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Toronto city councillor Vincent Crisanti, seen here in his Etobicoke ward in 2010, has joined council’s influential executive commitee. (Peter Power/Peter Power/The Globe and Mail)
Toronto city councillor Vincent Crisanti, seen here in his Etobicoke ward in 2010, has joined council’s influential executive commitee. (Peter Power/Peter Power/The Globe and Mail)

Diversity in doubt as Ford ally moves to executive Add to ...

Vincent Crisanti is set to join Mayor Rob Ford’s powerful executive committee – the latest addition to a group that some councillors have complained lacks diversity.

Mr. Crisanti, a Ford loyalist who represents Ward 1 (Etobicoke North), was voted to executive during a striking committee meeting Wednesday. The appointment must still be formally approved by council.

Mr. Crisanti’s appointment would mean 12 of the 13 people on the cabinet-like executive are men. That’s in stark contrast to former mayor David Miller’s executive in 2010, which had more women and more representatives of downtown wards.

Three other councillors had expressed interest in the executive post, including Ward 20 (Trinity-Spadina) representative Adam Vaughan, one of the mayor’s most vocal critics. Left-leaners Maria Augimeri of Ward 9 (York Centre) and Janet Davis, of Ward 31 (Beaches-East York) had also submitted their names.

Both Mr. Vaughan and Ms. Augimeri had cited the importance of having diverse voices on executive. Mr. Vaughan said the city works best when people from all corners are heard.

Deputy Mayor Doug Holyday, the Ward 3 (Etobicoke Centre) councillor who serves as the striking committee’s chair, said he would like to see more diversity on executive. But Mr. Holyday, who sits on executive himself, said it must have councillors who will support the mayor’s agenda.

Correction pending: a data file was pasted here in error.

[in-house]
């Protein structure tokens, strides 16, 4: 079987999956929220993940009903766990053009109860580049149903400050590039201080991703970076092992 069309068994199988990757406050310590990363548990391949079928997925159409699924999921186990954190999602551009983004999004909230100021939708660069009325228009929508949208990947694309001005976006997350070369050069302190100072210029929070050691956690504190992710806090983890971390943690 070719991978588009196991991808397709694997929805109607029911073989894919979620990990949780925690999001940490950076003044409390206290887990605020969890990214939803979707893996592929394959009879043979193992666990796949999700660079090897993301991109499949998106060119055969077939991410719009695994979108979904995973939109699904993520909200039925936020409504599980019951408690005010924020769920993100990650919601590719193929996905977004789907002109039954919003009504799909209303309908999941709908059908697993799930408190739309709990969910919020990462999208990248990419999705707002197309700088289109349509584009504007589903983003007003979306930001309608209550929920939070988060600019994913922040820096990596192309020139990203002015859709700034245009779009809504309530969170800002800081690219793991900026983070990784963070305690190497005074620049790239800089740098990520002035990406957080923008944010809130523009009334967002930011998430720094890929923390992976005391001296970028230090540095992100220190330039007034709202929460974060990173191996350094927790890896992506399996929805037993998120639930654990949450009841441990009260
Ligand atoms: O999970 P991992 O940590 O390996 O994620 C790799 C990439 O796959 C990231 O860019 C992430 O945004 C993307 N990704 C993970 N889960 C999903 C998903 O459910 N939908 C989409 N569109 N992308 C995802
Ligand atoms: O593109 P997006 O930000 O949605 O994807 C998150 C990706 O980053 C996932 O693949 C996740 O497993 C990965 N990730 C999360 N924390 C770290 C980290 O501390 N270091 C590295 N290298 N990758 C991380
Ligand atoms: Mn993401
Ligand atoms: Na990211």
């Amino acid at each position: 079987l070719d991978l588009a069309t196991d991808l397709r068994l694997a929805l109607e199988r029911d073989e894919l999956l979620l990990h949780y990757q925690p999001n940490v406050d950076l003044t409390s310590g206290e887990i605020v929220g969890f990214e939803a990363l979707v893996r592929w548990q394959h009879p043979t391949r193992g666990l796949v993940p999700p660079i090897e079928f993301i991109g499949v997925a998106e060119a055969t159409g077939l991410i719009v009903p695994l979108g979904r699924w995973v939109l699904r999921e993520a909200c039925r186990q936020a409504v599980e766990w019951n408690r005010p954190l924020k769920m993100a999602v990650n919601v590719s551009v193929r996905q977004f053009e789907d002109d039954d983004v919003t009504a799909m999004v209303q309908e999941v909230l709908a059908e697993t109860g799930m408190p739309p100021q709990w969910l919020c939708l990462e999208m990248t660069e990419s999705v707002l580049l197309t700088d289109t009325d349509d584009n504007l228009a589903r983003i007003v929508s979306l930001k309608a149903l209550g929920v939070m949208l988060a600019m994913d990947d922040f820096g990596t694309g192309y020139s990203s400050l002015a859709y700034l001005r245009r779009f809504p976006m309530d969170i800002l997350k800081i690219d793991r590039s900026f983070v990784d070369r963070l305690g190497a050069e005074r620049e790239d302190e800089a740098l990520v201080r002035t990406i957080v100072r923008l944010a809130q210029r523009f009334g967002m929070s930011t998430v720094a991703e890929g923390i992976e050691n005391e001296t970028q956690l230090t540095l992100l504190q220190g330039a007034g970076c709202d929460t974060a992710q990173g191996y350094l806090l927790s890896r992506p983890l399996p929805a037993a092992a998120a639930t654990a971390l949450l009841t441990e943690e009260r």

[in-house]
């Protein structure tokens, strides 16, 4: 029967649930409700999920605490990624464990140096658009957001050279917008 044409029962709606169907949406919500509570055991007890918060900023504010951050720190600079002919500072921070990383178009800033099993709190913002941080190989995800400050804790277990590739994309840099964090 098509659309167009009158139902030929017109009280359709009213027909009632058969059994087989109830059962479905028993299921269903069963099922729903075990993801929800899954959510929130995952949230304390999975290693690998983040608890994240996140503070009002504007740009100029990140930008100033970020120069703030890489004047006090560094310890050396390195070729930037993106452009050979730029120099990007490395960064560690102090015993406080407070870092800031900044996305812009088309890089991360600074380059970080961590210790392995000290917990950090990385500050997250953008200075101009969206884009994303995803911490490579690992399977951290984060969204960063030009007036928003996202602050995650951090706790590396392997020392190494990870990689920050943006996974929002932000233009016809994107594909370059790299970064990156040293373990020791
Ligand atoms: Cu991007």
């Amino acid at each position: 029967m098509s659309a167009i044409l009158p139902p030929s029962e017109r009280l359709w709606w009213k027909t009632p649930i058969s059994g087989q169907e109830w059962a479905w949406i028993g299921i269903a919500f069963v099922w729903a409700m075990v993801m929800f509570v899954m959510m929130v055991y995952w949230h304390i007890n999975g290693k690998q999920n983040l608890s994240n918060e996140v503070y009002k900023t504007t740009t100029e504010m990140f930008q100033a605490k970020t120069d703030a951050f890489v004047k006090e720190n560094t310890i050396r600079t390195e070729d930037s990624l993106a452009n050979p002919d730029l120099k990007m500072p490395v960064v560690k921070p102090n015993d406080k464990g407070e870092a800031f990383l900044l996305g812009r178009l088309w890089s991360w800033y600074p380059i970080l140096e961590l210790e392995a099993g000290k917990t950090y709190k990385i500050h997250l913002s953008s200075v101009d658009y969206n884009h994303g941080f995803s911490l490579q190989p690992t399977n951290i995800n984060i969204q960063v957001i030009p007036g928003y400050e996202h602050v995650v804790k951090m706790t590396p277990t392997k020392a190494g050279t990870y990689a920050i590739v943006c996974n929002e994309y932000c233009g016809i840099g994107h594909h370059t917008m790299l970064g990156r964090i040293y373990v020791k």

“We’re not going to have people in our midst that are just there to disrupt the process,” he said in an interview. “That’s where most of these people are coming from.”

Mr. Holyday said he knows full well what it’s like to be snubbed from executive. He said the same thing happened to him during Mr. Miller’s reign.

“He nicely thanked me, but said no thanks. And I appreciate that. I wasn’t going to be supporting their agenda and I can understand why they wouldn’t want me there,” Mr. Holyday said.

He noted that councillors who are not on executive are not excluded from the meetings. He said they are free to participate in everything but the final vote.

Mr. Crisanti was not at Wednesday’s meeting but tweeted afterwards he was “looking forward” to his new role. He was not the only councillor to be appointed to a committee, as Frances Nunziata, of Ward 11 (York South-Weston), was named to the budget committee.

The executive seat opened up last month when Ward 39 (Scarborough-Agincourt) representative Mike Del Grande resigned.

Other councillors have also left executive in recent months. Giorgio Mammoliti, of Ward 7 (York West), stepped down in November, on the same day the mayor was ordered removed from office. (That ruling was later overturned.) Mr. Mammoliti said at the time he was stepping down at the urging of his constituents. He later said he left executive to investigate a conspiracy against him.

Michelle Berardinetti, of Ward 35 (Scarborough Southwest), stepped down a few weeks before Mr. Mammoliti, saying she was tired of being pressured to vote with the mayor.

Mr. Ford’s executive after Mr. Crisanti’s appointment remains radically different from Mr. Miller’s executive in August, 2010, when its last meeting was held. Mr. Miller’s executive featured four women at the time, as well as councillors from several downtown wards.

Mr. Miller’s executive, conversely, did not reach as far into the suburbs.

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